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IoT: 50 billion things will be connected

man sitting on mouse speeding through the internet

It seems like we have only just begun to enjoy the benefits provided by 4G on a broad scale before the technology leaders of the mobile industry moved on aggressively to the plans for a 5G world. Certainly at the mobile industry’s premier conference event ‘Mobile World Congress’ at Barcelona in March this year, ‘5G’ and the ‘Internet of Things’ absolutely dominated discussions at every turn, and it seems for very good reasons. We are heading for a hyper-connected world on a scale that is frankly quite hard to comprehend right now for the average consumer, and 4G won’t be able to support it.

With 5G technology, getting and staying connected will get easier, according to Aicha Evans, Intel’s Corporate Vice President and General Manager of the Communication and Devices Group. While you’ll still need a strong provider and robust network, your devices will learn to do things like sync or pair automatically. “I call 5G basically the fusion of all of the wireless technology,” said Evans. This convergence of existing networks — 2.5G, 3G, 4G, LTE or Wi-Fi — will transform the way we communicate and interact with the world.

Evans believes that by 2020, when 5G will come online globally, some 50 billion “things” will be connected. Think of self-driving cars that have capabilities to communicate with traffic lights, smart city sensor systems, clever home appliances, industrial automation systems, connected health innovations, personal drones, robots, and more. All of these things will need to connect wirelessly to the internet. “5G will make the internet of things more effective, more efficient from a spectral efficiency standpoint,” said Evans. “Each IOT device and network will use exactly and only what it needs and when it needs it, as opposed to just what’s available.”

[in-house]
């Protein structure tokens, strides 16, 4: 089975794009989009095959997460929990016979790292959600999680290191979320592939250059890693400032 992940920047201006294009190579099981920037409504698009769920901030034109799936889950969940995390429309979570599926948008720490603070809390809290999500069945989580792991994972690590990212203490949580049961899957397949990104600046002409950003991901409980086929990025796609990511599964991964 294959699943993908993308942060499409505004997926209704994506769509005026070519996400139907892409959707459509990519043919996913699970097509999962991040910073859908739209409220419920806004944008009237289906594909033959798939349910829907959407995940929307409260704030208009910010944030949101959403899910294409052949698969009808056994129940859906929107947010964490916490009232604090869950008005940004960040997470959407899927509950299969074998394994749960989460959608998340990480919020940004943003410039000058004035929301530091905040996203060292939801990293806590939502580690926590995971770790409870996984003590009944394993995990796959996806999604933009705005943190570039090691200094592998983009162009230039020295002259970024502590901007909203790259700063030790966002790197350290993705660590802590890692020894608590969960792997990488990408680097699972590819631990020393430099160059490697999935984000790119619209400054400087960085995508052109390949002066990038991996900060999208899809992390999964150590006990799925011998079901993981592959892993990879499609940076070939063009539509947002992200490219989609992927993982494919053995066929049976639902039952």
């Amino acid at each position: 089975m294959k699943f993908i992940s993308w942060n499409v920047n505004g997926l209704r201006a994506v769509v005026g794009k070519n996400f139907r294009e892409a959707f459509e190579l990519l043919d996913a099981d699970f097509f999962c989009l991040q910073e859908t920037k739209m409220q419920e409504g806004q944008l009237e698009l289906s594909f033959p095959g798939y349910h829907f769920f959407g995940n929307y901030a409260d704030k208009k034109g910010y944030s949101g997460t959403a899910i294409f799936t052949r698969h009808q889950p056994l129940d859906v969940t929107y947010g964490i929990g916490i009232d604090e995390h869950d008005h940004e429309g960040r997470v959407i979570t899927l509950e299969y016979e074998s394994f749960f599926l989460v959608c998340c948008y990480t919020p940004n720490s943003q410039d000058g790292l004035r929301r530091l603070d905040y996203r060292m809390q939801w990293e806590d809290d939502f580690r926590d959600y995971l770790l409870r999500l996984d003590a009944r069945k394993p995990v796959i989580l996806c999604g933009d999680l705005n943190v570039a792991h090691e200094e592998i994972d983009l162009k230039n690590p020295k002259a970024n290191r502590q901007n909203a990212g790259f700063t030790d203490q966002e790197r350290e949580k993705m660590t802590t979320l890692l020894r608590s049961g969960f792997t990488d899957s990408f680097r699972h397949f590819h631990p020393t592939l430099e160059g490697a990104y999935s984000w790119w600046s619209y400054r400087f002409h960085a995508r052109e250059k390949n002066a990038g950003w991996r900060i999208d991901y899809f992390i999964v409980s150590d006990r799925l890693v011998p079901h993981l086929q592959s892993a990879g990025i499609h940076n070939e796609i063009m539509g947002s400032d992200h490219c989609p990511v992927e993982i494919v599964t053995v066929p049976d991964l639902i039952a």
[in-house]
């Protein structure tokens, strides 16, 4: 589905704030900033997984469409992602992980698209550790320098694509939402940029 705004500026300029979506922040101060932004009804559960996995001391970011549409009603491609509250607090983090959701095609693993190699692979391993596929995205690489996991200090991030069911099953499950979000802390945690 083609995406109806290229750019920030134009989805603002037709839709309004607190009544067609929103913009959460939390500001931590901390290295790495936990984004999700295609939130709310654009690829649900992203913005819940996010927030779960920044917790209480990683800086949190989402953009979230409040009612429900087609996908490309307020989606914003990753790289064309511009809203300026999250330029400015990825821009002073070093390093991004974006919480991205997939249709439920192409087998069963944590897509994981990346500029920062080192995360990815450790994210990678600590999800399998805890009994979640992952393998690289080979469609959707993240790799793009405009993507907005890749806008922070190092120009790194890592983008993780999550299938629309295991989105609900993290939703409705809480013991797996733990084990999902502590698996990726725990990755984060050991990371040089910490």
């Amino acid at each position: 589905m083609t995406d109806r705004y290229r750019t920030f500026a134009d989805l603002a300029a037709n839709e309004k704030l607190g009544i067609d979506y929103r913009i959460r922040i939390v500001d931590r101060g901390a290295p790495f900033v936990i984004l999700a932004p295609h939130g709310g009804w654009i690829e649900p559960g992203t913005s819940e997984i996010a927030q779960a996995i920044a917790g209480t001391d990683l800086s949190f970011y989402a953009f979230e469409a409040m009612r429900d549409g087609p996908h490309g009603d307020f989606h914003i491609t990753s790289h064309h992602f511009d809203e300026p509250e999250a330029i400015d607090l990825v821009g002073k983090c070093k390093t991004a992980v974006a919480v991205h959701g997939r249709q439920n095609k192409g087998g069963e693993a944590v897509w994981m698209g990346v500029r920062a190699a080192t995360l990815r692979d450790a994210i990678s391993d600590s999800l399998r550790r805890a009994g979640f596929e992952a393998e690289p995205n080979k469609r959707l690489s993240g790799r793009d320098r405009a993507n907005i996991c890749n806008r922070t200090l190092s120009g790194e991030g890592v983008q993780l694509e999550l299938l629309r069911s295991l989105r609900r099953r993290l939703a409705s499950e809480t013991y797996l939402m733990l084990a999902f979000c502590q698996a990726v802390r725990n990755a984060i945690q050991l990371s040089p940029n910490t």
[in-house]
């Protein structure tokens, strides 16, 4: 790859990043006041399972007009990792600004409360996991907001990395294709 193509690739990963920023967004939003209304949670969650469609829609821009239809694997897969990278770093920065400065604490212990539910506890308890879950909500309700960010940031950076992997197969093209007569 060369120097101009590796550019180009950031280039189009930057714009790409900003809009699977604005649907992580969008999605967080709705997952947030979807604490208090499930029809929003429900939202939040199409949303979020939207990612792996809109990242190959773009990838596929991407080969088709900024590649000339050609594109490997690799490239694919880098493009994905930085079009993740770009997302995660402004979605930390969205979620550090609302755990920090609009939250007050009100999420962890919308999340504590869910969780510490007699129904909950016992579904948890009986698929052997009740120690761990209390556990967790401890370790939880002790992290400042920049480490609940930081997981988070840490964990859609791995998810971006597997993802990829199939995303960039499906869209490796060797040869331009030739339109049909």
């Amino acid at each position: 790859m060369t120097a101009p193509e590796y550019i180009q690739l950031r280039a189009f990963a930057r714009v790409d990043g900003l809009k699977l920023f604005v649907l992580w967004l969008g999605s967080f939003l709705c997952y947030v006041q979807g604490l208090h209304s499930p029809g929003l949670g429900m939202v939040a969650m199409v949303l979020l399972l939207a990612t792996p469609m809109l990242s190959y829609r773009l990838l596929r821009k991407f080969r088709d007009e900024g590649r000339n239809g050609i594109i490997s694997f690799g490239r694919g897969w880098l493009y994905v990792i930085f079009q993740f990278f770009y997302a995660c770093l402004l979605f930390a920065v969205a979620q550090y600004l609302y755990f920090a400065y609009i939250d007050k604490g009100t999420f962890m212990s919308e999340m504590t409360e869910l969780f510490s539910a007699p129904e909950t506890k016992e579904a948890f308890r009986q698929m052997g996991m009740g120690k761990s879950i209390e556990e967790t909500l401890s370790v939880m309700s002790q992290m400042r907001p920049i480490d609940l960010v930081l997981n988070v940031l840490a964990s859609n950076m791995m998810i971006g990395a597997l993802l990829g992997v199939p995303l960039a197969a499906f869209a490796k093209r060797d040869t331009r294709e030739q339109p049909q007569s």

Is that it? Certainly not. Matt Grob, Qualcomm Chief Technology Officer, has been quoted as saying, “The biggest message is 5G is a lot more than just faster. If you think of what the smartphone did to many other consumer electronic products like cameras, camcorders, voice recorders, VCRs, GPS navigation, it basically sucked them all in. 5G allows lots of different industries to join mobile….”. In other words, there is a tidal wave of innovation about to happen and we don’t even know how big it will be or where it all might come from. We just know it’s going to be big!

So how will 5G enable this hyper-connected world? With 5G of course the data rate increases (Verizon and Ericsson announced that in 5G field trials held in February 2016, Ericsson’s 5G Radio Prototypes hit more than 10 gbps peak throughput), end-to-end latency is reduced, and coverage is improved. These are all important for a hyper-connected world. Nokia though, along with other industry partners, believes that communications and control beyond 2020 will involve a combination of existing and evolving systems. This includes existing systems like LTE-Advanced and Wi-Fi, coupled with new, revolutionary technologies designed to meet new requirements, such as virtually zero latency to support tactile Internet, machine control, or augmented reality. 5G will be the set of technical components and systems needed to handle these requirements and overcome the “limits” of current systems.